John DiJulius | Customer Experience Blog


The Customer eXperience Executive Academy

Wanted: Chief Customer Officer – The fastest growing C-level position popping up in the corporate world is CCO- Chief Customer Officer, also known as the CXO- Chief eXperience Officer (see past eService Who is losing sleep at night over the Customer). With the old paradigm, the Customer service duties were left on the plate of the director of training, HR, or the chief marketing officer. Regardless of your company’s size, someone in your organization has to be in charge of the Customer eXperience and all that goes with it. I am not talking about the head of the Customer service department-that is, call centers. I am talking about someone who oversees the entire company’s Customer service, every department. That someone should not be the president, CEO, or owner, but someone who reports directly to them. Companies have heads of operations, marketing, accounting, sales, and human resources, but our second biggest asset (other than our employees) is our Customer. Their happiness is determined by the Customer eXperience we deliver. Until recently, the vast majority of companies had no one in charge of the Customer or their eXperience. Regardless of your company’s size, you need to have someone who loses sleep at night over the Customer and how every department and all employee-training affects the Customer eXperience.

 

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Creating a World-Class Employee Experience, Part 2

 

Employee Engagement, Part 2- Written by Senior Customer Service Consultant Dave Murray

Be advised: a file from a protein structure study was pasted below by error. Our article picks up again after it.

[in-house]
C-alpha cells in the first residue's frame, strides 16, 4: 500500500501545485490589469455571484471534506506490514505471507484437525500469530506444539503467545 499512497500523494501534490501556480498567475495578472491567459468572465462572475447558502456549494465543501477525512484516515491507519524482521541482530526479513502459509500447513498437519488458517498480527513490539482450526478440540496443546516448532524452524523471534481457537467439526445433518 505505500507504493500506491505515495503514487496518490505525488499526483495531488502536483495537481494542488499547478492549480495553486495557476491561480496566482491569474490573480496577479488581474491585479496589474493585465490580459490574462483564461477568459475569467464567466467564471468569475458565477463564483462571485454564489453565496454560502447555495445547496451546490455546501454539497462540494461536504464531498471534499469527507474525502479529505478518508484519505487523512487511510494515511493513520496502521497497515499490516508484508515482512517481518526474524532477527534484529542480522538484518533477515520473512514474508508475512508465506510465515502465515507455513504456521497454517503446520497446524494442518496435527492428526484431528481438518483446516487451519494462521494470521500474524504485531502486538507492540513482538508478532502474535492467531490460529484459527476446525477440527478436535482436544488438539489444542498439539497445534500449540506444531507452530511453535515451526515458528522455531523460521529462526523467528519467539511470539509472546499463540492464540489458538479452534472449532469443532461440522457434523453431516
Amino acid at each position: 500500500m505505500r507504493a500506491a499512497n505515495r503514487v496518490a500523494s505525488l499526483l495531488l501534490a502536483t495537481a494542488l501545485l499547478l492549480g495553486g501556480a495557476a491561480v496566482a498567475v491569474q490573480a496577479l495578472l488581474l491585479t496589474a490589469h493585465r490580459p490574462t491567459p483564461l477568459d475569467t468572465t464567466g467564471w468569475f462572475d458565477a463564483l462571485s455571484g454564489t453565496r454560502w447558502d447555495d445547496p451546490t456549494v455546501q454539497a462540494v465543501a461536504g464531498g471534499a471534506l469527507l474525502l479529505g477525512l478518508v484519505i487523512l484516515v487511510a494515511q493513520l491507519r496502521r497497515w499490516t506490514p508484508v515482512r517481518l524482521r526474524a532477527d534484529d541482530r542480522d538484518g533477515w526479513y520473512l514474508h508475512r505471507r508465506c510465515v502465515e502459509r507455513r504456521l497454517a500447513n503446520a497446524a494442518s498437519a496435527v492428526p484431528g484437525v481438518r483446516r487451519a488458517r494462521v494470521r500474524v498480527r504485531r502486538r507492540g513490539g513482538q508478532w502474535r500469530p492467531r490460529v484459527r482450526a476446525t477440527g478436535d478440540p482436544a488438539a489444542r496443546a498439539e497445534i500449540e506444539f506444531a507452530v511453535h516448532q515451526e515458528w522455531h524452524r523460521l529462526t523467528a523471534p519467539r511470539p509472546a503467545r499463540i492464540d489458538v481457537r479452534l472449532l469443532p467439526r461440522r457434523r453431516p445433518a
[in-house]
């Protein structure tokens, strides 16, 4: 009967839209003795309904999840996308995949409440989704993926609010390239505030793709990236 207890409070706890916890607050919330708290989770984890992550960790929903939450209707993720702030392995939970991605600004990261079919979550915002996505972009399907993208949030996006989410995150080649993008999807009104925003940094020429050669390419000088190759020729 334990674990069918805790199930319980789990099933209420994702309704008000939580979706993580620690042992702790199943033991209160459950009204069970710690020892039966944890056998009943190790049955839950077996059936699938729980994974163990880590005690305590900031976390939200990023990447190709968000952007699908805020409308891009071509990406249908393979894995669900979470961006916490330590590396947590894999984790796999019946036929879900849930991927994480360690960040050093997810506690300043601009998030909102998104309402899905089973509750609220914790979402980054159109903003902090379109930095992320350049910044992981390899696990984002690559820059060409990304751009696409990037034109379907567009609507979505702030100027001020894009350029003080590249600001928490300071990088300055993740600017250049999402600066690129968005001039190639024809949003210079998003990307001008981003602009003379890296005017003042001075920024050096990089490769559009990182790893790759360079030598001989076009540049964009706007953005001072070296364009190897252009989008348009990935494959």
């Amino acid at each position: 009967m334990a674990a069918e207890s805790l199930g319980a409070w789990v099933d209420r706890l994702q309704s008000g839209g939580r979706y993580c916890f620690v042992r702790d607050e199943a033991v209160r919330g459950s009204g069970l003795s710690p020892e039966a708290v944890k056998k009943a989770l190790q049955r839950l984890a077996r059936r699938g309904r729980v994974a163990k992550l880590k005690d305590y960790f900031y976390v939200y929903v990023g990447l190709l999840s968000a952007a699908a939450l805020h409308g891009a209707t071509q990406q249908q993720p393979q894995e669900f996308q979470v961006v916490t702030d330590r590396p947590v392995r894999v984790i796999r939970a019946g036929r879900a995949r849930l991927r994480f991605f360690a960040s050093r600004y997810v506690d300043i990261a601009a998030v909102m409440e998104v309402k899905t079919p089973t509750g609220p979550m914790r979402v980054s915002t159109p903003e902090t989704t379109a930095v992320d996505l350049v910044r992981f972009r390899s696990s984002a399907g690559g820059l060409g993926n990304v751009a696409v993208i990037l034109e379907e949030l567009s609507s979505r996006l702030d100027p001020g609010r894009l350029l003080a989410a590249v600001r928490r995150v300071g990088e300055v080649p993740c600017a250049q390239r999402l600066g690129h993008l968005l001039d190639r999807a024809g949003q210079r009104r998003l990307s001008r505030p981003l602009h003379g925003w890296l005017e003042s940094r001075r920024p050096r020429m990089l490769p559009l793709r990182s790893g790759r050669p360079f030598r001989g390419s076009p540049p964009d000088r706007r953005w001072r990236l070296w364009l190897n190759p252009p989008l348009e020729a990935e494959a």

If you recall, in Employee Engagement Part 1, we focused on a Harvard Business Review post written by Rob Markey.  In the post, “The Four Secrets to Employee Engagement,” Markey focuses on some recent findings from a Bain and Company study conducted across the globe.  The purpose of today’s article is to focus on one of the solutions the Bain and Co. study identified, and to discuss a little further.

 

Supervisors are the key – One of the big takeaways from the study was that supervisors lead the engagement charge, not the human resources department.  When reading this result, I immediately thought of a great piece of data that we at The DiJulius Group use when working on Commandment II, World Class Internal Culture, with our clients.  This data was uncovered by The Hay Group and Gallup, and reported by The Blanchard Companies in The Retention Challenge…

 

“The single most important determinant of an individual’s

performance and commitment to stay with the organization is the

relationship with his or her immediate manager. People leave their

manager far more often than they leave the organization.”